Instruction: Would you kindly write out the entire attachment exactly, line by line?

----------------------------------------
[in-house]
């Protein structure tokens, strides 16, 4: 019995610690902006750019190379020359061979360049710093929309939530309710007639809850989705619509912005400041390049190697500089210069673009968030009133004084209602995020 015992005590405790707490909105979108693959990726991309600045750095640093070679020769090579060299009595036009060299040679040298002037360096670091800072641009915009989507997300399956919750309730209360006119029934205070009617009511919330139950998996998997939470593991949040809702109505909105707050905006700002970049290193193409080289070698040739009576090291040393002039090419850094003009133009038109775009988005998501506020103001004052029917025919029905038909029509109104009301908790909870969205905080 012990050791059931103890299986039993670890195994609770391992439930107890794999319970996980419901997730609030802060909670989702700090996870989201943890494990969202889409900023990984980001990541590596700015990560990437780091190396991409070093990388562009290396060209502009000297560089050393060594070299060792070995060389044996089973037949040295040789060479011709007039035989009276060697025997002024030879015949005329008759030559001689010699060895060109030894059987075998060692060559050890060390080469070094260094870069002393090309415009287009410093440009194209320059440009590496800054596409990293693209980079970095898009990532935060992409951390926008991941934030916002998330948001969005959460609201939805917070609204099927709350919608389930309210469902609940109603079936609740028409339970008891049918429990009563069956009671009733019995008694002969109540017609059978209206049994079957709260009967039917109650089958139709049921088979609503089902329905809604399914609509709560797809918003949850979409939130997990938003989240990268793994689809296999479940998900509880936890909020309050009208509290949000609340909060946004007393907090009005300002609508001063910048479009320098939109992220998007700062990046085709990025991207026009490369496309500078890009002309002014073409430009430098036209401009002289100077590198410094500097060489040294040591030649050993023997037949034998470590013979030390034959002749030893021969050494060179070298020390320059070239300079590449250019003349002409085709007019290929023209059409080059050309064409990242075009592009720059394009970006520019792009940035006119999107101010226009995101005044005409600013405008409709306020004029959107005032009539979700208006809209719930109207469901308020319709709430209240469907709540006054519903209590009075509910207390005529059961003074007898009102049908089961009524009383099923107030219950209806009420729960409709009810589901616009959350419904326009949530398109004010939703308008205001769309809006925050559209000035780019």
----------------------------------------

[in-house]
């Protein structure tokens, strides 16, 4: 019995610690902006750019190379020359061979360049710093929309939530309710007639809850989705619509912005400041390049190697500089210069673009968030009133004084209602995020 015992005590405790707490909105979108693959990726991309600045750095640093070679020769090579060299009595036009060299040679040298002037360096670091800072641009915009989507997300399956919750309730209360006119029934205070009617009511919330139950998996998997939470593991949040809702109505909105707050905006700002970049290193193409080289070698040739009576090291040393002039090419850094003009133009038109775009988005998501506020103001004052029917025919029905038909029509109104009301908790909870969205905080 012990050791059931103890299986039993670890195994609770391992439930107890794999319970996980419901997730609030802060909670989702700090996870989201943890494990969202889409900023990984980001990541590596700015990560990437780091190396991409070093990388562009290396060209502009000297560089050393060594070299060792070995060389044996089973037949040295040789060479011709007039035989009276060697025997002024030879015949005329008759030559001689010699060895060109030894059987075998060692060559050890060390080469070094260094870069002393090309415009287009410093440009194209320059440009590496800054596409990293693209980079970095898009990532935060992409951390926008991941934030916002998330948001969005959460609201939805917070609204099927709350919608389930309210469902609940109603079936609740028409339970008891049918429990009563069956009671009733019995008694002969109540017609059978209206049994079957709260009967039917109650089958139709049921088979609503089902329905809604399914609509709560797809918003949850979409939130997990938003989240990268793994689809296999479940998900509880936890909020309050009208509290949000609340909060946004007393907090009005300002609508001063910048479009320098939109992220998007700062990046085709990025991207026009490369496309500078890009002309002014073409430009430098036209401009002289100077590198410094500097060489040294040591030649050993023997037949034998470590013979030390034959002749030893021969050494060179070298020390320059070239300079590449250019003349002409085709007019290929023209059409080059050309064409990242075009592009720059394009970006520019792009940035006119999107101010226009995101005044005409600013405008409709306020004029959107005032009539979700208006809209719930109207469901308020319709709430209240469907709540006054519903209590009075509910207390005529059961003074007898009102049908089961009524009383099923107030219950209806009420729960409709009810589901616009959350419904326009949530398109004010939703308008205001769309809006925050559209000035780019």